Capitalist Modernization

Capitalist Modernization

Asirra Eguma

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Formato: EPUB
Testo in en
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Dimensioni: 645,97 KB
  • EAN: 9781544772547

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This book is the first part of a trilogy in the genres of the Social sciences, management, leadership, education, and inspirational studies, where the author addresses issues in the political economy of capitalism. Set in a historical and developmental context, the work reviews Ashton’s “the industrial revolution” as the catalyst for development of capitalism. This is followed by reviews of Hobbes, on life in the “state of nature”, and Adam Smith’s treatise on capitalism as the watershed in man’s rush for the “Wealth of Nations”.
Focusing on popular democracy, consent and consensus, as core values, reviews of Locke and Rosseau cover the social order that assured stability for early capitalism to develop in UK. Included, too, are “freedom, liberty and equality” and the social contracts, into which possessive individuals freely enter, as themes, which also give mature capitalism, its verve and momentum. This is in line with Macpherson’s review of capitalist development as a product of possessive individualism.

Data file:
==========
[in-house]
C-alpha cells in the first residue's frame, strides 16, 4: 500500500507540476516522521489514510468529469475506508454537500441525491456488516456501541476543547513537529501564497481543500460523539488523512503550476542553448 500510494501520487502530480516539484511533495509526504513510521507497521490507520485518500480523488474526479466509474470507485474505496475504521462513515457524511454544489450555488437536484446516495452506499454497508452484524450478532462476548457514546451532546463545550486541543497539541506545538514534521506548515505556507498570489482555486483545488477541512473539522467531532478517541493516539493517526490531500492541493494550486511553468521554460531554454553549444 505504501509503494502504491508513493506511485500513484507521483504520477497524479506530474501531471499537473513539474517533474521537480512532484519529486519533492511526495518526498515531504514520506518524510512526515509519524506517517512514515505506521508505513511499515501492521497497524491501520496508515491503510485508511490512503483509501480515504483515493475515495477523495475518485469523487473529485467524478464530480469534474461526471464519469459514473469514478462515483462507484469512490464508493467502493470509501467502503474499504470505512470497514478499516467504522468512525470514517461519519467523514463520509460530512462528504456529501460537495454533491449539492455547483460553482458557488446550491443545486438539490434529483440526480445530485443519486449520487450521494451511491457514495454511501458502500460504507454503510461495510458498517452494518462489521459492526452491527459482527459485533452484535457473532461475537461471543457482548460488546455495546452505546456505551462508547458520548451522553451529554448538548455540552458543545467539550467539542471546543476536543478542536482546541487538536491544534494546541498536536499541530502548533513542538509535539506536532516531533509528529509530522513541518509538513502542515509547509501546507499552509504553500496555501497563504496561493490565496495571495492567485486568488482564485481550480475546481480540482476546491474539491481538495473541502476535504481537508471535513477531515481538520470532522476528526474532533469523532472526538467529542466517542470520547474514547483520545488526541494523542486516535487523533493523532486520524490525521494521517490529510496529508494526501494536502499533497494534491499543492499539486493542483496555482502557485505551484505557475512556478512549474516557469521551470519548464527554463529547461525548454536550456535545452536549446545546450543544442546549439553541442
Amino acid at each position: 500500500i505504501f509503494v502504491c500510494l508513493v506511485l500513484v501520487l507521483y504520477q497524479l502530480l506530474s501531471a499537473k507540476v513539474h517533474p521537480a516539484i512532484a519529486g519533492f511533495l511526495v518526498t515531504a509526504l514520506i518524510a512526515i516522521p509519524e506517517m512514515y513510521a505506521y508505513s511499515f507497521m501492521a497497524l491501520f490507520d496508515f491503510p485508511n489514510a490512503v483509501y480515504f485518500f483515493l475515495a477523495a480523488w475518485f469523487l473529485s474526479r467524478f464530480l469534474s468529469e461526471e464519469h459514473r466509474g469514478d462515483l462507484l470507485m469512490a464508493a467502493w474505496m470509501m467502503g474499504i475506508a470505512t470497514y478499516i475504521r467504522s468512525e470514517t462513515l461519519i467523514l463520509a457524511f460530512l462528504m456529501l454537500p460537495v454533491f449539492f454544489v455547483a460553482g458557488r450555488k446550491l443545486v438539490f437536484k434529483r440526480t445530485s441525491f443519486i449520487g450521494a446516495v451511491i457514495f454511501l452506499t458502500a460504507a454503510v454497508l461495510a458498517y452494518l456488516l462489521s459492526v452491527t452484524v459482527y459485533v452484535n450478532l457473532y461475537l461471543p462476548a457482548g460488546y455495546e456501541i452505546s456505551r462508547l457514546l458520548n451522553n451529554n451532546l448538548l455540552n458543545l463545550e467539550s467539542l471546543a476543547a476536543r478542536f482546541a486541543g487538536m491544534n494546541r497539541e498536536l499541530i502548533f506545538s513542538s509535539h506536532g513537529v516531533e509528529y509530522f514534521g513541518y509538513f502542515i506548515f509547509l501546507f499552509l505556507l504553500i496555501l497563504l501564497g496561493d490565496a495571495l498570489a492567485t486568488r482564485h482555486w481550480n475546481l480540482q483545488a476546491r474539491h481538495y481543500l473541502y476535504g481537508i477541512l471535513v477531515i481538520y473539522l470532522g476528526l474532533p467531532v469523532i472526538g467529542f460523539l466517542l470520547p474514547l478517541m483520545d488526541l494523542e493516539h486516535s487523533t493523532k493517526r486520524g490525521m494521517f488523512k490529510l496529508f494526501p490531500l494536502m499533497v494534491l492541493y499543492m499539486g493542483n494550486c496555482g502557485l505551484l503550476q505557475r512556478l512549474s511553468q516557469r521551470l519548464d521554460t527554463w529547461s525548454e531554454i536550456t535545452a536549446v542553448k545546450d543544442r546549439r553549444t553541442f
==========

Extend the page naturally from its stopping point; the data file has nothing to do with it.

Explored, finally, are reviews of themes that give order and opportunity for business and politics to flourish. These include the paradox of consciousness in social existence [Karl Manheim], social solidarity, [Emile Durkheim], bureaucracy and law, (Max Weber), stability in social systems (Parsons), the political system and its authoritative allocation of values (David Easton), and, how functionalism of aligned cultures and structures, facilitates social development (Almond and Powel).
The common thread underlining these perspectives is the rise, in Europe, of liberal capitalist development, which became the hallmark, to be benchmarked by the rest of the world. This provides the correlative consciousness, in terms of ideologies, theoretical frameworks, and praxis of capitalist Modernization as the first world’s development paradigm. It elucidates modern social existence, its features and dynamics – painting a broad picture of the forces that condition capitalism, worldwide.
Yet, how this picture is explained or rationalized, and its immense implications for the world order, may not have been universally acclaimed. Critiques of Capitalist Modernization as the First World’s Development Paradigm by, namely, Marxism, Imperialism and Dependency paradigms, provide, vividly, the flip side, of the picture, which is the central subject of Book 2.

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